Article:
Several years ago, while struggling with a couple of issues, I imagined sacrificing them to the Lord as a way of ridding myself of them. One was a deeply held desire that I feared would never be fulfilled. Another was a secret sin habit I needed to purge from my life. In each case, I mentally pictured laying them on an altar, surrendering them in sacrifice to the Lord.
As I meditate on the word sacrifice, I realize I’ve always thought of it as payment for sin, like Jesus’ death on the cross paying the penalty for our sins. But I wondered–could a sin itself be offered as a sacrifice? Was that even appropriate?
The Old Testament mentions two sacrifices dealing with sin. The guilt and sin sacrifices were required whenever one committed an unintentional sin, or became ceremonially defiled such as through childbirth or leprosy. They also covered a civil offense against a neighbor or a crime of passion.
The Peace offering expressed thanks, accompanied a vow, or was given as a free will offering. The fat of the animal was burned; the meat was shared in a feast with family, friends and the priests. It symbolized peace between those who participated in the feast and between the worshipper and God.
The Burnt offering was performed as an act of worship or consecration. Unlike the other sacrifices, this sacrifice was burned in its entirety. No portions were left for the priests; no part of the animal was taken outside the camp or the city and left there to burn. This was the sacrifice Abraham intended for Isaac (Genesis 22). It’s also the sacrifice mentioned in Elijah’s contest with the prophets of Baal (1 Kings 18).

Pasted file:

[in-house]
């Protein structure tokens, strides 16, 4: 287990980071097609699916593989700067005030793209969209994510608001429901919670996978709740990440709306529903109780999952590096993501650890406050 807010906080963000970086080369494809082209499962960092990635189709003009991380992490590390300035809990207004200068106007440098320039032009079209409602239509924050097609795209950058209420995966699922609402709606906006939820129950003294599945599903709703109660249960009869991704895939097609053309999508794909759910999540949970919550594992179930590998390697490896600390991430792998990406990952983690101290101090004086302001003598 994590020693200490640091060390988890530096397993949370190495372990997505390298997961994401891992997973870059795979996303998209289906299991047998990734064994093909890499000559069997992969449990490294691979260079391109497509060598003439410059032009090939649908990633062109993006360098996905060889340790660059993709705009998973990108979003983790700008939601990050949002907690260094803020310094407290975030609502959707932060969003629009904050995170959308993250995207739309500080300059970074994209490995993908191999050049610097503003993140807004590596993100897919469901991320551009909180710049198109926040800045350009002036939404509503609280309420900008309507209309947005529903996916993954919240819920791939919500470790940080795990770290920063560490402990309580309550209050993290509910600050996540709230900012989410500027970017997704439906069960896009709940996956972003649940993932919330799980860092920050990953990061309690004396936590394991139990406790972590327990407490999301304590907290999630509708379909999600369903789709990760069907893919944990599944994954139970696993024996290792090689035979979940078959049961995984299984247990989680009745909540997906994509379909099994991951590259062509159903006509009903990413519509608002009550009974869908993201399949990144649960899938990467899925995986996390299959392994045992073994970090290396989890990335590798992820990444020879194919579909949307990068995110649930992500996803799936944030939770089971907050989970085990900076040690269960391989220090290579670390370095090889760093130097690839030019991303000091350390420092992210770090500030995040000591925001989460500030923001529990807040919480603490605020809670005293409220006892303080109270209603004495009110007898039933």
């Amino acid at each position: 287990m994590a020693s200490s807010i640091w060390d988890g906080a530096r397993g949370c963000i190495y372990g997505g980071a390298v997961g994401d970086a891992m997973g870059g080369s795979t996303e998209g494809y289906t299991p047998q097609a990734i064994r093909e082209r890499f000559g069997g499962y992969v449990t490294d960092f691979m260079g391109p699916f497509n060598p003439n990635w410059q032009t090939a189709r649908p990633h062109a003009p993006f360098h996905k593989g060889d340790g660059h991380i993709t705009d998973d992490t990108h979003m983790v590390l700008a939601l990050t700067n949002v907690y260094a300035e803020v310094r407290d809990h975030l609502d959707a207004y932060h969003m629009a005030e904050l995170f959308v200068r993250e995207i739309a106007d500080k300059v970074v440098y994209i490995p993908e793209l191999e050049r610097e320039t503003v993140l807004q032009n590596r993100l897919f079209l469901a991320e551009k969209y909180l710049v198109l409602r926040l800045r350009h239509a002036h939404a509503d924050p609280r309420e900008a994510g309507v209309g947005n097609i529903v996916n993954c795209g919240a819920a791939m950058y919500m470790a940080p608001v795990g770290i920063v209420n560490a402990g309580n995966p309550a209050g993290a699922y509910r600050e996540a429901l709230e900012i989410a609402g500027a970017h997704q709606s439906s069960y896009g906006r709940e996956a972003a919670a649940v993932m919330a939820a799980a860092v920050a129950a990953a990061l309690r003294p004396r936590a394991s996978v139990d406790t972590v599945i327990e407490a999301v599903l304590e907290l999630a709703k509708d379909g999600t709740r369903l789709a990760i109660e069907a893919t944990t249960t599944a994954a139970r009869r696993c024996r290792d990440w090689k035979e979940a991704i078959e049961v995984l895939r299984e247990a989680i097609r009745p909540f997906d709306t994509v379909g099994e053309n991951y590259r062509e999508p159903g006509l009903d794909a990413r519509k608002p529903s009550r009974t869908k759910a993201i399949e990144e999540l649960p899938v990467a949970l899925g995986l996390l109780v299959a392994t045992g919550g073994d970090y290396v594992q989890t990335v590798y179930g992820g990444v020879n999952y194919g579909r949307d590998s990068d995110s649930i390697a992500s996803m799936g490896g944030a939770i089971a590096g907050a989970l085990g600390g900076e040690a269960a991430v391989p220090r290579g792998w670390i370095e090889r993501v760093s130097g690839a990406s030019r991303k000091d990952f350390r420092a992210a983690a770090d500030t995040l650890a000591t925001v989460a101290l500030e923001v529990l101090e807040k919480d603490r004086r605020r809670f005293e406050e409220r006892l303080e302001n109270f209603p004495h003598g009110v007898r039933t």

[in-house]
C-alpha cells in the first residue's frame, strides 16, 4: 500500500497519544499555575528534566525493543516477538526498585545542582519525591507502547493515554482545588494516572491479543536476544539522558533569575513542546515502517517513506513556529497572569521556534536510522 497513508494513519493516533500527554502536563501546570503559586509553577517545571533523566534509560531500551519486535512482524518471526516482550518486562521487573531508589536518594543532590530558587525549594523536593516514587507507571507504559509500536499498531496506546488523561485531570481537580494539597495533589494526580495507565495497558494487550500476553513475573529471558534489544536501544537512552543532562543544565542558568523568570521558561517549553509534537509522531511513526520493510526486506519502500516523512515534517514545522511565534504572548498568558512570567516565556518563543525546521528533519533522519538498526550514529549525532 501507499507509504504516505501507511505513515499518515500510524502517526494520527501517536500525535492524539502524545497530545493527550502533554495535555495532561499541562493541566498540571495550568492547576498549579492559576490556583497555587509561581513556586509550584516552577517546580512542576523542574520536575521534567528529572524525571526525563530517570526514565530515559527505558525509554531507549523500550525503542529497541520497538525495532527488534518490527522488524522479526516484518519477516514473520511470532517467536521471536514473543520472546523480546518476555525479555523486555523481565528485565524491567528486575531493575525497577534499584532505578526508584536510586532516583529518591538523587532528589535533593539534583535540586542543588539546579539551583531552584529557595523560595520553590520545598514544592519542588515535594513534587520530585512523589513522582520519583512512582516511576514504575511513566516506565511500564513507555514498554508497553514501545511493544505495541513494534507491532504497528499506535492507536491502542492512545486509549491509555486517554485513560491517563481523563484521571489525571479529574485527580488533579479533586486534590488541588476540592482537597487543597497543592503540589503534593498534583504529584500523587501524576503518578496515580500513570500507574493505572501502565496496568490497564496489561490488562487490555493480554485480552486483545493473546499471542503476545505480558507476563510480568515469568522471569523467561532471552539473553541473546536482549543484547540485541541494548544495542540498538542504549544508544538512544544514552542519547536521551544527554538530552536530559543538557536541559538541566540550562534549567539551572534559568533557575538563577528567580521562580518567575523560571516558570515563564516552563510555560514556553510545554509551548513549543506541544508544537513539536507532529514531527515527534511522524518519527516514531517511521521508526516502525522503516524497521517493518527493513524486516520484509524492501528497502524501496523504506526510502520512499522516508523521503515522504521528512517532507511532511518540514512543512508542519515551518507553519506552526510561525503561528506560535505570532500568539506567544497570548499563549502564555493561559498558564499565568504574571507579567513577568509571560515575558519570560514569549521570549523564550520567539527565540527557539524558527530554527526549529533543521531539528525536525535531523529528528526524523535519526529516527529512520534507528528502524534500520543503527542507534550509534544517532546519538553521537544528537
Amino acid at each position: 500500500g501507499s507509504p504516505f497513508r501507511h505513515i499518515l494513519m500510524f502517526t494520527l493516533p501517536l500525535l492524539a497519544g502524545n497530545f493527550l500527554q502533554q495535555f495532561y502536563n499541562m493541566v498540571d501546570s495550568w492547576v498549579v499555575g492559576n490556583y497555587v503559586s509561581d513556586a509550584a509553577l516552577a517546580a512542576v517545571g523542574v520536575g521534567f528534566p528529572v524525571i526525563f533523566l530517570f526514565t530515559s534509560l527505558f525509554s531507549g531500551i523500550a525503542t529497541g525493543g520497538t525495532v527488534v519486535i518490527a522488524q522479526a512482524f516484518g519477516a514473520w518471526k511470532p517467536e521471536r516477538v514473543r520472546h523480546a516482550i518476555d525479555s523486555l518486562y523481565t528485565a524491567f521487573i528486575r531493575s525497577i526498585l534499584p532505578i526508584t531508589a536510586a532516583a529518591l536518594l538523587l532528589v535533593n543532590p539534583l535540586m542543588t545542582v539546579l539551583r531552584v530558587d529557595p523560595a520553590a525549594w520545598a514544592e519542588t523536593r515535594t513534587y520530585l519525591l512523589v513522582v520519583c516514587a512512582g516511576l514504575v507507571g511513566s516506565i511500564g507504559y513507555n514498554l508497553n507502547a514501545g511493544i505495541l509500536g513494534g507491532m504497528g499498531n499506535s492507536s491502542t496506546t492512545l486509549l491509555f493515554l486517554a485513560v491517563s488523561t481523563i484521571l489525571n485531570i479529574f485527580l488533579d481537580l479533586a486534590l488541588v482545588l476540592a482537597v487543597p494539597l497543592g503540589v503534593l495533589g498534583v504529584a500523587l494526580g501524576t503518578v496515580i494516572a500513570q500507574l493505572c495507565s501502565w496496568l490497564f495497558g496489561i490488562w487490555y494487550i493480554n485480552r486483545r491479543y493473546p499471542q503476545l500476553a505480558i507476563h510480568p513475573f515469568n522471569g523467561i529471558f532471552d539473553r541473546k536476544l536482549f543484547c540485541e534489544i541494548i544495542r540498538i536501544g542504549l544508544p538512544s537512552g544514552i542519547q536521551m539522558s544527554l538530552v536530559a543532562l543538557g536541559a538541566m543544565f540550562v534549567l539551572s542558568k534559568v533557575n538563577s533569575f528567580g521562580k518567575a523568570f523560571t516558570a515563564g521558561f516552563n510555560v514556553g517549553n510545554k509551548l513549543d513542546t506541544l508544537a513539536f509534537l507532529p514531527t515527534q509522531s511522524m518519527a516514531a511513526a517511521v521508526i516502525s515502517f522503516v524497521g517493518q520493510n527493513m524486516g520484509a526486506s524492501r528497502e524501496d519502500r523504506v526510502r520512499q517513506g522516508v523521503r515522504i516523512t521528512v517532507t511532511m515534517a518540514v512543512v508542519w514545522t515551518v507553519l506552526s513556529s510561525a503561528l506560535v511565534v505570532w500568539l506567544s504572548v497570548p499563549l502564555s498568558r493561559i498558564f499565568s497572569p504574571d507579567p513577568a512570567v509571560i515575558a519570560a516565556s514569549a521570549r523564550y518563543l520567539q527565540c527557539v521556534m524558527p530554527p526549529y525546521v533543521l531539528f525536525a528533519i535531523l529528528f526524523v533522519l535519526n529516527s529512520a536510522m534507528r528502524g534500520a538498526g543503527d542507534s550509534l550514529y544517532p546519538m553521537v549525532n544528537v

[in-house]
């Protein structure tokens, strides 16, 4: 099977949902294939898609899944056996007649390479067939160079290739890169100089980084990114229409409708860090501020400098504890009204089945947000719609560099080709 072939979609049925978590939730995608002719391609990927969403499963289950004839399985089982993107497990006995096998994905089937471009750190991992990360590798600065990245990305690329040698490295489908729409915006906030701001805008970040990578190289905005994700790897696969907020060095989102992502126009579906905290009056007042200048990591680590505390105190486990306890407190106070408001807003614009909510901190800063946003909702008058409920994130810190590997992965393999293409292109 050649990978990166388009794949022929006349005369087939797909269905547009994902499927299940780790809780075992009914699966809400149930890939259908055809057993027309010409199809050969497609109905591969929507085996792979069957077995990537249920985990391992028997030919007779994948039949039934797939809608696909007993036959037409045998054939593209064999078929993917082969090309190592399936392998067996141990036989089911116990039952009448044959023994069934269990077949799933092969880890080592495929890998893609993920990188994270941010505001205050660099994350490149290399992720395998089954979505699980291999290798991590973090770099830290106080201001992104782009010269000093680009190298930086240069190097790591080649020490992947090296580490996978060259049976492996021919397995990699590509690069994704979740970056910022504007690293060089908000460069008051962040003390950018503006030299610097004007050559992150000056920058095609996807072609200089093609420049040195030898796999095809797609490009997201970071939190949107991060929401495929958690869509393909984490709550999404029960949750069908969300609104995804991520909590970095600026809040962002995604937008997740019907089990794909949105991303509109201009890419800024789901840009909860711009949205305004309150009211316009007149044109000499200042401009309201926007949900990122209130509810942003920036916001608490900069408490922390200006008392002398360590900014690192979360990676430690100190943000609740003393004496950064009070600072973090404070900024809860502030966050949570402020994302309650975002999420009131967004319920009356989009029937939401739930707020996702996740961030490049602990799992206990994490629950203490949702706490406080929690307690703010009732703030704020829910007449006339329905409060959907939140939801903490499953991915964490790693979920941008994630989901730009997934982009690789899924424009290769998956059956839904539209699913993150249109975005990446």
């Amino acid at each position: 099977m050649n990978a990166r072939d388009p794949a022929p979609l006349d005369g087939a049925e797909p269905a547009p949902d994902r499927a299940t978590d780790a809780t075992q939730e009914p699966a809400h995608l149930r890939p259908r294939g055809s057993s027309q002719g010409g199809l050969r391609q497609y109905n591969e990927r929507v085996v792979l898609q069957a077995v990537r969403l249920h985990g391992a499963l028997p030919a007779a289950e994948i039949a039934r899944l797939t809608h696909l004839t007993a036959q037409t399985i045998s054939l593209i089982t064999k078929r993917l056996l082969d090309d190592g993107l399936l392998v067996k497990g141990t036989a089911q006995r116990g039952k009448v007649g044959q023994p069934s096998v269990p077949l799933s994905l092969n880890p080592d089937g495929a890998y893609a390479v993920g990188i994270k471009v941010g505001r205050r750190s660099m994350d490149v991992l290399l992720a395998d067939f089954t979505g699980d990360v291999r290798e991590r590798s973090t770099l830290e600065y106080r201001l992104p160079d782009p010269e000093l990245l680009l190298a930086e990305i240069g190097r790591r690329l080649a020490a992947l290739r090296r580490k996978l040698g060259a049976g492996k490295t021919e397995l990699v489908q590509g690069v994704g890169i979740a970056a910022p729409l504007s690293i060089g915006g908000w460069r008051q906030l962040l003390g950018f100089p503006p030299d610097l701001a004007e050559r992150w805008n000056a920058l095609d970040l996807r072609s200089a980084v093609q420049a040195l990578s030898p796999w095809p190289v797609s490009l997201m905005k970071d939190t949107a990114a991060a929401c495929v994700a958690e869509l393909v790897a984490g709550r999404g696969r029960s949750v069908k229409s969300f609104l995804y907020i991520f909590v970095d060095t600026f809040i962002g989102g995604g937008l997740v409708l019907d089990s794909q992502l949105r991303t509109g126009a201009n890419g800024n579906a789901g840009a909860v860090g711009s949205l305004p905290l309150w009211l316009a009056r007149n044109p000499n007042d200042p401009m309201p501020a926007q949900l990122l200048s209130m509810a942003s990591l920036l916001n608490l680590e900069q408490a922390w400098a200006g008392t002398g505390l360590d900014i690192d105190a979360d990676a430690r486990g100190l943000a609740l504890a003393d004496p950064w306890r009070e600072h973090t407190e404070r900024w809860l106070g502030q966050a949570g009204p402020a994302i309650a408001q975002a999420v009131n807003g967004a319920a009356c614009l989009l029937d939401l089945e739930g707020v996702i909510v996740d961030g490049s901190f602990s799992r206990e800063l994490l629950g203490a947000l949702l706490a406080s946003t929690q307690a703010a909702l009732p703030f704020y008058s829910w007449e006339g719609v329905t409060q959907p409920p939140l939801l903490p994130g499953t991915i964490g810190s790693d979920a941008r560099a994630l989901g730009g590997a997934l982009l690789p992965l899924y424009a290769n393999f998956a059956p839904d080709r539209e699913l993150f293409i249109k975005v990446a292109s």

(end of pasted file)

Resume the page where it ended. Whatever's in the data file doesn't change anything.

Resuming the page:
Laying a habit of sin on the altar as a sacrifice may not be entirely kosher, but it was an act of worship. I was telling God that He was more important to me than this sin. I desired to please Him more than the sin I’d clung to for so long, and more than the desire that made my heart ache. I desired to please Him, to serve Him above all else. No matter the cost. No matter the pain.
My word for this year is sacrifice. It scares me to think what might be in store. But then I’m focusing on the cost, the pain.
I need to lift my eyes and focus on the One who made the ultimate sacrifice for me. The One who deserves my worship, my sacrifice, my offering–whatever He asks of me.